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Under the Medicare administrative contractor (MAC) program, 42 U.S.C. 1395kk1, the Centers for Medicare & Medicaid Services (CMS) use contractors to administer Medicare claims and benefits. CMS must use competitive procedures when entering into contracts with MACs, taking into account performance quality, price, and other factors. In 2010, CMS prepared solicitations to replace the original MAC contracts and implemented a policy in the solicitations for several jurisdictions, placing a limit on the amount of MAC contract responsibility that any single entity could win in a prime contractor capacity. CMS would not award more than 26% of the national A/B Medicare workload to any single contractor or more than 40% of the national A/B Medicare workload to any one set of affiliates. An “Exception” stated that, for the sake of continuity of service, CMS retained the discretion to award a particular prime contract to a particular contractor, even where doing so would exceed the policy workload. Because of the policy, with NGS’s current contracts, NGS cannot win the MAC contract for Jurisdiction H. NGS filed a pre-award protest. The Government Accountability Office rejected the protest. The Claims Court affirmed. The Federal Circuit reversed. The policy precludes “full and open competition through the use of competitive procedures,” 41 U.S.C. 3301(a)(1). Congress outlined the circumstances under which an agency may avoid the full and open competition requirement. The court rejected the government’s argument that the workload caps fall within an exception for “procurement procedures otherwise expressly authorized by statute.” View "National Government Services, Inc. v. United States" on Justia Law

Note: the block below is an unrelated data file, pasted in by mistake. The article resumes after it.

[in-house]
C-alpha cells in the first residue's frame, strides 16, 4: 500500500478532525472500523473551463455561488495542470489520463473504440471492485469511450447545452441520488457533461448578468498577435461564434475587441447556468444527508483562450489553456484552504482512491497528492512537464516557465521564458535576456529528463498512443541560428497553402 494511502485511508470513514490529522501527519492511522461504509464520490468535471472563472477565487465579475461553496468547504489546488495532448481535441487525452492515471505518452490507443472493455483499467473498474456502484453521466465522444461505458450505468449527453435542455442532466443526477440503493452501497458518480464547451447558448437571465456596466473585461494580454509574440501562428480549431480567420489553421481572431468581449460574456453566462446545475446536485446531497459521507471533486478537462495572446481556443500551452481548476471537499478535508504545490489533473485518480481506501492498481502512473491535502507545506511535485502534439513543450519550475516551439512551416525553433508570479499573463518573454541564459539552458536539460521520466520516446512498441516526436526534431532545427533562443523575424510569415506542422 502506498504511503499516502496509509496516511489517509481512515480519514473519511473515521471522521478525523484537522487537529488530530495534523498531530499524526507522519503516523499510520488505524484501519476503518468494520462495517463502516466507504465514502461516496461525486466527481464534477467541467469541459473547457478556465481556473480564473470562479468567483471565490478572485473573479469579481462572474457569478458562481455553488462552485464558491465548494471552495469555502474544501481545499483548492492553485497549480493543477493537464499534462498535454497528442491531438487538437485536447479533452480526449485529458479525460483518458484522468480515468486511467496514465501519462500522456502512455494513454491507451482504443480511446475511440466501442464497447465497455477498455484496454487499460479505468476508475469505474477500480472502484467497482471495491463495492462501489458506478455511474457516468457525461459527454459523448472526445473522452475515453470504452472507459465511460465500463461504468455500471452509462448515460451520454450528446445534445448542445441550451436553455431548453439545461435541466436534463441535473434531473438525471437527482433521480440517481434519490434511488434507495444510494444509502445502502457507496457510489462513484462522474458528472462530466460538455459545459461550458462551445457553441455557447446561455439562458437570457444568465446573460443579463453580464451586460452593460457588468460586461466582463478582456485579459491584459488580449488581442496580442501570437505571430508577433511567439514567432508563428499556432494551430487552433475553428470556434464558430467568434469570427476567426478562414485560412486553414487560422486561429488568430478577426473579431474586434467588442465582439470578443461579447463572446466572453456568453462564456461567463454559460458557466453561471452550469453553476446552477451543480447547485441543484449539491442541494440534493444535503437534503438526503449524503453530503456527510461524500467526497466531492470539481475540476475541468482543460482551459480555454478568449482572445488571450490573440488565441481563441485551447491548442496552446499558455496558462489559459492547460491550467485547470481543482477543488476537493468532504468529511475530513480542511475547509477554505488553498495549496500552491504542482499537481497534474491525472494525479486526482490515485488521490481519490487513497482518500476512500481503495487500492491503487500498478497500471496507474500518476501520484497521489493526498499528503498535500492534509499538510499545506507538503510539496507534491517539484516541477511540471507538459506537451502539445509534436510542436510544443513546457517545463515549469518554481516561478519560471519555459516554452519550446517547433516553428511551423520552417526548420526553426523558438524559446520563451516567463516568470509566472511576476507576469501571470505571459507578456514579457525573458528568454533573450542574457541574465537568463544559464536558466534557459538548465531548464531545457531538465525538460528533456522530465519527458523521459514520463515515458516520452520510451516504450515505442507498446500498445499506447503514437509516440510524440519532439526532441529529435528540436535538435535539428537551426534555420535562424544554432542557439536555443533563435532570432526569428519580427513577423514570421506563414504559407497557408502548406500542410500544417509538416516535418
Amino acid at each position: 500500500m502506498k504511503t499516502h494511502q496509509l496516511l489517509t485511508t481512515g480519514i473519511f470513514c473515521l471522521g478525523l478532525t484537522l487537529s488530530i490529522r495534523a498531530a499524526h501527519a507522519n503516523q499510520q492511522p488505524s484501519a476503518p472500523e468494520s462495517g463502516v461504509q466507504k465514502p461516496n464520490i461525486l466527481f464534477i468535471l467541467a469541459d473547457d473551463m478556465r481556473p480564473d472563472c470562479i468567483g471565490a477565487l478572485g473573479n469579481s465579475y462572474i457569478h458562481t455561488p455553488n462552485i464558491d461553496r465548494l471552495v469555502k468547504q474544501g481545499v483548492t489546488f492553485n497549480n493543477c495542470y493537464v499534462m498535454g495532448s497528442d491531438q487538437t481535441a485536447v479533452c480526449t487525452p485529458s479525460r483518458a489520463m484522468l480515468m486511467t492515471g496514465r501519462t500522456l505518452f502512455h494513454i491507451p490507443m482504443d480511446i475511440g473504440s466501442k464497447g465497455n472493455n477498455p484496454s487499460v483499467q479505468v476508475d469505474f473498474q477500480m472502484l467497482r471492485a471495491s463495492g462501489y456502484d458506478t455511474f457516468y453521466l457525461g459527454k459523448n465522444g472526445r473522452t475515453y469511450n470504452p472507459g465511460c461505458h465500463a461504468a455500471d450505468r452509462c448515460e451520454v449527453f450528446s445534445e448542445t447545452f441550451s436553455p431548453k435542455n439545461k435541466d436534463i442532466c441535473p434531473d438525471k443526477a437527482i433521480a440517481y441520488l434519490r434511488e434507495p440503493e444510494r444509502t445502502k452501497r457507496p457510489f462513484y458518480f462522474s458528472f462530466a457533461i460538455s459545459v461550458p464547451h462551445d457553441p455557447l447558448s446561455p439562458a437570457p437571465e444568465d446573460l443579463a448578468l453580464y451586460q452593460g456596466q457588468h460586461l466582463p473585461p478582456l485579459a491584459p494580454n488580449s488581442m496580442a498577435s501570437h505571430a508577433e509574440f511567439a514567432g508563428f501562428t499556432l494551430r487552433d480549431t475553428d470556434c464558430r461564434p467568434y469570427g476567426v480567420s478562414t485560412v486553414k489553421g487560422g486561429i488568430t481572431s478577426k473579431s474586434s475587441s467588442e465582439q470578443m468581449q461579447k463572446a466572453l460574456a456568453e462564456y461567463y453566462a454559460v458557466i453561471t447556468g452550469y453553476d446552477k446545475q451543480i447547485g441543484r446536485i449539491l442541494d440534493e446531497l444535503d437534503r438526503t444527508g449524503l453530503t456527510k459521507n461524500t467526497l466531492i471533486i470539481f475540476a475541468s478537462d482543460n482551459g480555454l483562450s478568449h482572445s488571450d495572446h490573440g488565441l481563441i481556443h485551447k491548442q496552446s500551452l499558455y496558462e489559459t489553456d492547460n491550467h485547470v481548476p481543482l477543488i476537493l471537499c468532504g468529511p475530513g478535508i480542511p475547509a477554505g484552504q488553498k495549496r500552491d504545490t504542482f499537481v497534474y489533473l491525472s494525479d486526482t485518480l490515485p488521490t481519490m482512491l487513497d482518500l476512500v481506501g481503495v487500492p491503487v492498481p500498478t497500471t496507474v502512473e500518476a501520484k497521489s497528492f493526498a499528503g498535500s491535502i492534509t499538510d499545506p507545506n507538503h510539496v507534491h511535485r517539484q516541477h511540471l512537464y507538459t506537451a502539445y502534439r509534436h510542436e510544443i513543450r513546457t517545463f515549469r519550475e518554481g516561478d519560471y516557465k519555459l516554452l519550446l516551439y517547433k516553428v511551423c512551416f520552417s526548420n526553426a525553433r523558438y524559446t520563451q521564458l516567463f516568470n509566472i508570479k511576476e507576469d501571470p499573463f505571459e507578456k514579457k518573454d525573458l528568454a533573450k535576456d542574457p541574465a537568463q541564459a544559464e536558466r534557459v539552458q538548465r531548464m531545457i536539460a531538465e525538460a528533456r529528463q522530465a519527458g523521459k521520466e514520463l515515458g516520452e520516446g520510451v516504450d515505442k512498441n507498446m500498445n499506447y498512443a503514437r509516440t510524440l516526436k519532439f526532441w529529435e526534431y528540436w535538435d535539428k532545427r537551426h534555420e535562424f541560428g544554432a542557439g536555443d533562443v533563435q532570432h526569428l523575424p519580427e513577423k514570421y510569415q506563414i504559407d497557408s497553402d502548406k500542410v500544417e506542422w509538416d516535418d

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Julie Reed sued her former employer, KeyPoint Government Solutions, LLC (“KeyPoint”), for violating the federal False Claims Act. Her qui tam claims alleged KeyPoint violated the Act by knowingly and fraudulently billing the government for work that was inadequately or improperly completed. Reed also claimed that KeyPoint fired her in retaliation for her efforts to stop KeyPoint’s fraud. The issues this case presented for the Tenth Circuit's review centered on whether: (1) the district court erred in granting summary judgment in KeyPoint's favor on Reed's qui tam claims; and (2) whether the district court erred in dismissing Reed's retaliation claim under Federal Rule of Civil Procedure 12(b)(6). According to Reed, KeyPoint’s management not only knew of systemic violations but also encouraged them by pressuring investigators to rush investigations to maximize revenue. Alarmed by the abuses, Reed voiced her concerns within the company. Reed’s efforts to curb the violations failed. Eventually, KeyPoint fired Reed. About a month later, Reed and her counsel contacted the Department of Justice (“DOJ”) and discussed the abuses she claimed to have witnessed while at KeyPoint. At the government’s urging, Reed sued KeyPoint in January 2014. Her operative complaint raised three qui tam claims and a retaliation claim. The qui tam claims alleged that KeyPoint violated the False Claims Act by: (1) falsely certifying that it performed complete and accurate investigations, (2) falsely certifying that it did proper case reviews and quality-control checks, and (3) falsifying corrective action reports. Reed’s retaliation claim alleged that KeyPoint fired her for trying to stop it from violating the False Claims Act. The Tenth Circuit determined Reed pled sufficient facts to survive a motion for summary judgment with respect to the False Claims Act, but not enough to survive dismissal of her retaliation claim. The Tenth Circuit concluded Reed failed to show KeyPoint knew of her protected activities such that the company was on notice of her efforts to stop its alleged violations. View "United States ex rel. Reed v. Keypoint Government Solutions" on Justia Law